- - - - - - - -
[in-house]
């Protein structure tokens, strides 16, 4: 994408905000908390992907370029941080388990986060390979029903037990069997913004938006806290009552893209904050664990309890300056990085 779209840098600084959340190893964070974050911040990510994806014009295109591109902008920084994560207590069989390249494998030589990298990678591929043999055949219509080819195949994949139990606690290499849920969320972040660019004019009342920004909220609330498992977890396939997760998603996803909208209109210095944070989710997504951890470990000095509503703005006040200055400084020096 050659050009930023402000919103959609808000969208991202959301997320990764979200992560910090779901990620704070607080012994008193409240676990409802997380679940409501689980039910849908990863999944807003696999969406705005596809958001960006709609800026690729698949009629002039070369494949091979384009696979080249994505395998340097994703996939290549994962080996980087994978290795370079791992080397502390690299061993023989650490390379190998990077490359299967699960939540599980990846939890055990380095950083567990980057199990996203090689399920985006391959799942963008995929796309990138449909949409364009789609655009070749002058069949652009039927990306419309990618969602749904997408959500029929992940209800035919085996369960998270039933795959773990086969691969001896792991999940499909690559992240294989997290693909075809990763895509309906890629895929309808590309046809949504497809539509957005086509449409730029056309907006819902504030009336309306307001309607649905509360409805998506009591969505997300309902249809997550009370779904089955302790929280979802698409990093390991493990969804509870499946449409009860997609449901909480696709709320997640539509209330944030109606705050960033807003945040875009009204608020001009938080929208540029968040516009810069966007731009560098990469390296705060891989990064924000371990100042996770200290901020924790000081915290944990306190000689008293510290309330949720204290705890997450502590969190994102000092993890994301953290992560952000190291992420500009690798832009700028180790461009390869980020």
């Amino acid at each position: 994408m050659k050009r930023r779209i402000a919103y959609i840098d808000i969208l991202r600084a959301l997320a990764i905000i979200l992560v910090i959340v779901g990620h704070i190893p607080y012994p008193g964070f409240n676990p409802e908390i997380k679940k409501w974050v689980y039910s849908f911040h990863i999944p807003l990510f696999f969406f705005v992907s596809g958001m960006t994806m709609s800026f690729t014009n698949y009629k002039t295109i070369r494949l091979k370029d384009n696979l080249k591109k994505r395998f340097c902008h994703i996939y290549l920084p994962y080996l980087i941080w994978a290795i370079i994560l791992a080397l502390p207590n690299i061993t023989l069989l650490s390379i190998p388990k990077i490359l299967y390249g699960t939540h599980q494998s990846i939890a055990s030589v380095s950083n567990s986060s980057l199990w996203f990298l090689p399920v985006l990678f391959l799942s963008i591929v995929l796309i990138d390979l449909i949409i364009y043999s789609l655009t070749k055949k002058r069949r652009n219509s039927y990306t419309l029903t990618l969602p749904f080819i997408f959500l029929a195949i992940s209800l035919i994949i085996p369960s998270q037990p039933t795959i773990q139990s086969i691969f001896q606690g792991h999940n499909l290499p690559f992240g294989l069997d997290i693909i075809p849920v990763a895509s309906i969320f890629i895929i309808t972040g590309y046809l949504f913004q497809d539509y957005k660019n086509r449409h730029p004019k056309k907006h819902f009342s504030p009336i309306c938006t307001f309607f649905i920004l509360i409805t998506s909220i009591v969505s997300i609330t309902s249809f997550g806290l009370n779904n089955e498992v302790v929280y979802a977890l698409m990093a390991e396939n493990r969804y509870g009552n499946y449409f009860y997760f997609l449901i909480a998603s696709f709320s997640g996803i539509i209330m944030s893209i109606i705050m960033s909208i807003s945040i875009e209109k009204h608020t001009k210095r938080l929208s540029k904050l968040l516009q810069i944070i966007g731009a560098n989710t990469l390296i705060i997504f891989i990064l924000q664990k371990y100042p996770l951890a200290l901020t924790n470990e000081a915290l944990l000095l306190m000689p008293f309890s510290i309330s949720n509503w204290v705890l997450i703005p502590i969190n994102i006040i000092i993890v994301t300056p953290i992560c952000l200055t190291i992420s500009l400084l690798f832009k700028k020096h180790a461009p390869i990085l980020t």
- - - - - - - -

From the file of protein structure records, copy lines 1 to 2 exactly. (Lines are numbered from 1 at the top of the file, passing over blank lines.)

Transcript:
[in-house]
């Protein structure tokens, strides 16, 4: 994408905000908390992907370029941080388990986060390979029903037990069997913004938006806290009552893209904050664990309890300056990085 779209840098600084959340190893964070974050911040990510994806014009295109591109902008920084994560207590069989390249494998030589990298990678591929043999055949219509080819195949994949139990606690290499849920969320972040660019004019009342920004909220609330498992977890396939997760998603996803909208209109210095944070989710997504951890470990000095509503703005006040200055400084020096 050659050009930023402000919103959609808000969208991202959301997320990764979200992560910090779901990620704070607080012994008193409240676990409802997380679940409501689980039910849908990863999944807003696999969406705005596809958001960006709609800026690729698949009629002039070369494949091979384009696979080249994505395998340097994703996939290549994962080996980087994978290795370079791992080397502390690299061993023989650490390379190998990077490359299967699960939540599980990846939890055990380095950083567990980057199990996203090689399920985006391959799942963008995929796309990138449909949409364009789609655009070749002058069949652009039927990306419309990618969602749904997408959500029929992940209800035919085996369960998270039933795959773990086969691969001896792991999940499909690559992240294989997290693909075809990763895509309906890629895929309808590309046809949504497809539509957005086509449409730029056309907006819902504030009336309306307001309607649905509360409805998506009591969505997300309902249809997550009370779904089955302790929280979802698409990093390991493990969804509870499946449409009860997609449901909480696709709320997640539509209330944030109606705050960033807003945040875009009204608020001009938080929208540029968040516009810069966007731009560098990469390296705060891989990064924000371990100042996770200290901020924790000081915290944990306190000689008293510290309330949720204290705890997450502590969190994102000092993890994301953290992560952000190291992420500009690798832009700028180790461009390869980020």